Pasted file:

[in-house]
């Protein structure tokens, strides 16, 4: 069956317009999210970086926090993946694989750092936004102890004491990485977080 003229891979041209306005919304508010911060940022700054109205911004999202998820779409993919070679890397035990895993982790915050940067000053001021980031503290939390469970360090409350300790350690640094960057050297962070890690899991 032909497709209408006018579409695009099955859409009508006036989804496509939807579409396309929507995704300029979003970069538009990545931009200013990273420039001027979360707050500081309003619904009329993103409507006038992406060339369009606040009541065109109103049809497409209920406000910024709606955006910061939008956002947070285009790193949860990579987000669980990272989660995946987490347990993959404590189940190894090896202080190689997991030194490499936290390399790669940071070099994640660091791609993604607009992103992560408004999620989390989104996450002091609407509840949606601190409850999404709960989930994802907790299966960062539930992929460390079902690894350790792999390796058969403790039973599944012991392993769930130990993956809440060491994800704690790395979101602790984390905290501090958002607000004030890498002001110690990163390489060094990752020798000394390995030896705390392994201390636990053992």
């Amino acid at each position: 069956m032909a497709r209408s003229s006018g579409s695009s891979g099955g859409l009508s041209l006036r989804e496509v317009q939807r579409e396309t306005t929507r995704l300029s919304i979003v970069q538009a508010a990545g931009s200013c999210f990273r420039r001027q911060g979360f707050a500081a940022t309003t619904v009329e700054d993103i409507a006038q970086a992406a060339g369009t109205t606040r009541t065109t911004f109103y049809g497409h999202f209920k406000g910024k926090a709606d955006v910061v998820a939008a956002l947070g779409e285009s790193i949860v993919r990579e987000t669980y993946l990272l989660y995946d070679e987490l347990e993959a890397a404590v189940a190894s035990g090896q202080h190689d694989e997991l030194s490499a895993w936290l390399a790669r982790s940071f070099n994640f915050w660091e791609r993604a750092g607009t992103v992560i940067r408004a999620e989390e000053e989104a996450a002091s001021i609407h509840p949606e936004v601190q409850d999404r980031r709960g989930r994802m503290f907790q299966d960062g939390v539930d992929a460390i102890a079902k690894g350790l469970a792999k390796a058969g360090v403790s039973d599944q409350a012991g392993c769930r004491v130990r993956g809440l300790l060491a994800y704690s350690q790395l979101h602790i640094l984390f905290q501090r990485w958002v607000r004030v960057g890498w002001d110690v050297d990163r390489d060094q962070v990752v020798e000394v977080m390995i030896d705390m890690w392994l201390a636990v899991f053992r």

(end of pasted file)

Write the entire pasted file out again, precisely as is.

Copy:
[in-house]
């Protein structure tokens, strides 16, 4: 069956317009999210970086926090993946694989750092936004102890004491990485977080 003229891979041209306005919304508010911060940022700054109205911004999202998820779409993919070679890397035990895993982790915050940067000053001021980031503290939390469970360090409350300790350690640094960057050297962070890690899991 032909497709209408006018579409695009099955859409009508006036989804496509939807579409396309929507995704300029979003970069538009990545931009200013990273420039001027979360707050500081309003619904009329993103409507006038992406060339369009606040009541065109109103049809497409209920406000910024709606955006910061939008956002947070285009790193949860990579987000669980990272989660995946987490347990993959404590189940190894090896202080190689997991030194490499936290390399790669940071070099994640660091791609993604607009992103992560408004999620989390989104996450002091609407509840949606601190409850999404709960989930994802907790299966960062539930992929460390079902690894350790792999390796058969403790039973599944012991392993769930130990993956809440060491994800704690790395979101602790984390905290501090958002607000004030890498002001110690990163390489060094990752020798000394390995030896705390392994201390636990053992």
């Amino acid at each position: 069956m032909a497709r209408s003229s006018g579409s695009s891979g099955g859409l009508s041209l006036r989804e496509v317009q939807r579409e396309t306005t929507r995704l300029s919304i979003v970069q538009a508010a990545g931009s200013c999210f990273r420039r001027q911060g979360f707050a500081a940022t309003t619904v009329e700054d993103i409507a006038q970086a992406a060339g369009t109205t606040r009541t065109t911004f109103y049809g497409h999202f209920k406000g910024k926090a709606d955006v910061v998820a939008a956002l947070g779409e285009s790193i949860v993919r990579e987000t669980y993946l990272l989660y995946d070679e987490l347990e993959a890397a404590v189940a190894s035990g090896q202080h190689d694989e997991l030194s490499a895993w936290l390399a790669r982790s940071f070099n994640f915050w660091e791609r993604a750092g607009t992103v992560i940067r408004a999620e989390e000053e989104a996450a002091s001021i609407h509840p949606e936004v601190q409850d999404r980031r709960g989930r994802m503290f907790q299966d960062g939390v539930d992929a460390i102890a079902k690894g350790l469970a792999k390796a058969g360090v403790s039973d599944q409350a012991g392993c769930r004491v130990r993956g809440l300790l060491a994800y704690s350690q790395l979101h602790i640094l984390f905290q501090r990485w958002v607000r004030v960057g890498w002001d110690v050297d990163r390489d060094q962070v990752v020798e000394v977080m390995i030896d705390m890690w392994l201390a636990v899991f053992r």